World Rabies Day is held every year on September 28.
This year’s World Rabies Day theme “Together Against Rabies” is appropriate given the number and diversity of organizations around the world focused on preventing the spread of rabies in people, pets, livestock and wildlife.
Since 2007, the Global Alliance for Rabies Control has sponsored World Rabies Day on September 28 to promote rabies awareness and reduce rabies transmission. For its part, the APHIS-Wildlife Services (WS) program has been working cooperatively with local, State, and Federal governments, international partners, universities and others since 1995 to prevent the spread of rabies in wildlife in North America. Read more »
Cows on small farm.
Last year brought some interesting weather to our country. A multi-day severe weather event included an EF3 tornado that carved a 68-mile path from Mississippi to Alabama. Parts of Colorado had flooding so severe it destroyed thousands of homes, and wiped out 200 miles of state roads and 50 state bridges. Winter Storm Nemo dropped a record snowfall of 31.9 inches in Portland, Maine. And, California recorded its driest year ever—fueling wildfires that burned some 8,000 acres in Southern California.
Any disaster, whether it’s a flood, tornado or earthquake, can catch you off guard and leave you in danger. It’s important to have an emergency plan in place for your family. And if you raise livestock, an emergency plan is important as well. Using the American Veterinary Medical Association’s (AVMA) procedures to prepare now, you can quickly and easily safeguard your livestock when disaster strikes. Read more »
A dog at the APHIS Animal Care joint emergency exercise in Baton Rouge, LA.
Let’s face it—there’s nothing quite as frightening as when a natural disaster strikes. Even fictional movies about natural disasters leave you on the edge of your chair. Whether in the movies or real life, the important lesson is—planning ahead can save…you or your family’s…life.
It’s National Preparedness Month. USDA’s Animal and Plant Health Inspection Service (APHIS) wants to remind you to take steps that not only protect your family members but your pets in the event of an emergency situation. The same planning that goes into making your human family safe also should be extended to your furry, scaly, finned or feathered family too. Contact your local emergency management agency for specific information about your area before disaster strikes. They know the history of the types of emergencies typically affecting your area, and also will have critical information about local resources, such as where you can evacuate with your pet. These few simple steps provided by the Federal Emergency Management Agency (FEMA) will help you prepare for your pet’s safety during a disaster. And your local emergency management organization can help you with the points marked below with a * star. Read more »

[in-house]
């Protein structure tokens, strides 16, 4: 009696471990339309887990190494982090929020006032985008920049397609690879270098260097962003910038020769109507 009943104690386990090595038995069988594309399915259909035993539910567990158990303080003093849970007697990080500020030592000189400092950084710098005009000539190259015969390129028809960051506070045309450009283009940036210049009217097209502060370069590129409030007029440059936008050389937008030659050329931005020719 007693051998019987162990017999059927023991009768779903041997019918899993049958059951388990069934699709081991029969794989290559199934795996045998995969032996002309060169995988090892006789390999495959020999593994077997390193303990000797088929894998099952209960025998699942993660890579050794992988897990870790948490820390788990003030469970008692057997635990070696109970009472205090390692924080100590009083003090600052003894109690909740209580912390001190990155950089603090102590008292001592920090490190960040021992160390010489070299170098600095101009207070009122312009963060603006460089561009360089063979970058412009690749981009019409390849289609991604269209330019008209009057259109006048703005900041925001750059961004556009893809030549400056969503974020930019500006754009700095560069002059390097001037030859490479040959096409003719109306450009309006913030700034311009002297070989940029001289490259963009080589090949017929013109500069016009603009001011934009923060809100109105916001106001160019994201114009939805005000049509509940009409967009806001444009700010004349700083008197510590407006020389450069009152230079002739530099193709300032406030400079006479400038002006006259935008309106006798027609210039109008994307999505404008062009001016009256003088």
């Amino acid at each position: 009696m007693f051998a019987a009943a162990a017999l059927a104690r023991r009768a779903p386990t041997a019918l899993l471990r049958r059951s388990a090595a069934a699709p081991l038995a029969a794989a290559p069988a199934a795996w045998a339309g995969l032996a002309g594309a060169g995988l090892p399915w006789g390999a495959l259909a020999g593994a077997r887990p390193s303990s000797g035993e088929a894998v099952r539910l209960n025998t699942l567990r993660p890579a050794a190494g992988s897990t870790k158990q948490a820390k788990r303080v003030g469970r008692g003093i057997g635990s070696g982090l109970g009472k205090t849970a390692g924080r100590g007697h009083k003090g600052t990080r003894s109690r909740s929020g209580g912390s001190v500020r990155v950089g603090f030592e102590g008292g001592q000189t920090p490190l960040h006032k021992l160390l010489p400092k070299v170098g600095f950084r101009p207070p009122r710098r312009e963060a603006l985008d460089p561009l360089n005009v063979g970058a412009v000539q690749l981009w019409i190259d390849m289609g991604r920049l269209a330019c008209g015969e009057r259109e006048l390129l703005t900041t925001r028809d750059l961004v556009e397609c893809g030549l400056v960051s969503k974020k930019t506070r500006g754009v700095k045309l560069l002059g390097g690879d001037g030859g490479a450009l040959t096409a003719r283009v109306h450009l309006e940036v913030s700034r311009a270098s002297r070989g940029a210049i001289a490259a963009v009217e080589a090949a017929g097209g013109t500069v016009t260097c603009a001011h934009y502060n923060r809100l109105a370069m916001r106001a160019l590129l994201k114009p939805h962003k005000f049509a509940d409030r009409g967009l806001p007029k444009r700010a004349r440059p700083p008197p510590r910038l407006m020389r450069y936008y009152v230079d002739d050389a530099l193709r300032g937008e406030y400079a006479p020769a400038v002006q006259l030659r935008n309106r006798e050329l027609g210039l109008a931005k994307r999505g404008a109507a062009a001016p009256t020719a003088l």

An endangered black-footed ferret peeks out of a tube in a prairie dog burrow soon after its release at Soapstone Prairie Natural Area near Fort Collins, Colorado, on September 3. Photo by USDA Wildlife Services.
You can hear the chattering and scurrying from far away as six endangered black-footed ferrets restlessly wait in their travel carriers. These animals are the first of more than thirty scheduled for release this fall onto 34 square miles of prairie habitat at the Soapstone Prairie Natural Area and Meadow Springs Ranch in northern Colorado. The site is one of several new areas recently offered by local, State and Federal land management agencies and private landowners as reintroduction sites to aid in the recovery of the endangered black-footed ferret— America’s only native ferret.
Once thought to be extinct, black-footed ferrets are making a comeback thanks to a successful captive breeding program, multiple reintroduction sites across the West, and the hard work of many government agencies, non-governmental organizations, Tribes, private landowners, and concerned citizens. Read more »
Help Save Our Citrus -- visit www.saveourcitrus.org or follow us on Facebook and Twitter.
Soon, citrus producing states across America, including Arizona, California, Florida, Louisiana and Texas, will be full of fresh citrus. But gone are the days of sharing the fruit trees or seeds with friends and family out of state or even in the next county. It’s no longer as simple as packing it up and shipping it, or buying a citrus tree at a road side stand to bring home.
You’ve heard the saying “move it or lose it.” When it comes to citrus trees, it’s “Move It AND Lose It.” When you move citrus trees, you risk losing America’s citrus altogether – think breakfast with no fresh oranges, grapefruit or even juice. Read more »
Ash logs undergoing vacuum treatment to kill emerald ash borer larvae. (U.S. Forest Service)
The shiny green one-half-inch-long, one-eighth-inch-wide emerald ash borer has destroyed tens of millions of ash trees in the U.S. since the beetle’s discovery in 2002 in Detroit.
The real Ash trees comprise around seven percent of the trees in eastern U.S. forests. In urban areas, ash trees make up about 50 percent of street trees.
Ash trees are important both economically and ecologically. A wide array of products are made from ash wood, including baseball bats, tool handles, pool cues, furniture, cabinets, oars, and acoustic and electric guitars. Ash seeds are an important food source for birds, mice, squirrels, and other small mammals. Ash trees also provide essential habitat for cavity nesting birds, such as woodpeckers, owls, and wood ducks. Read more »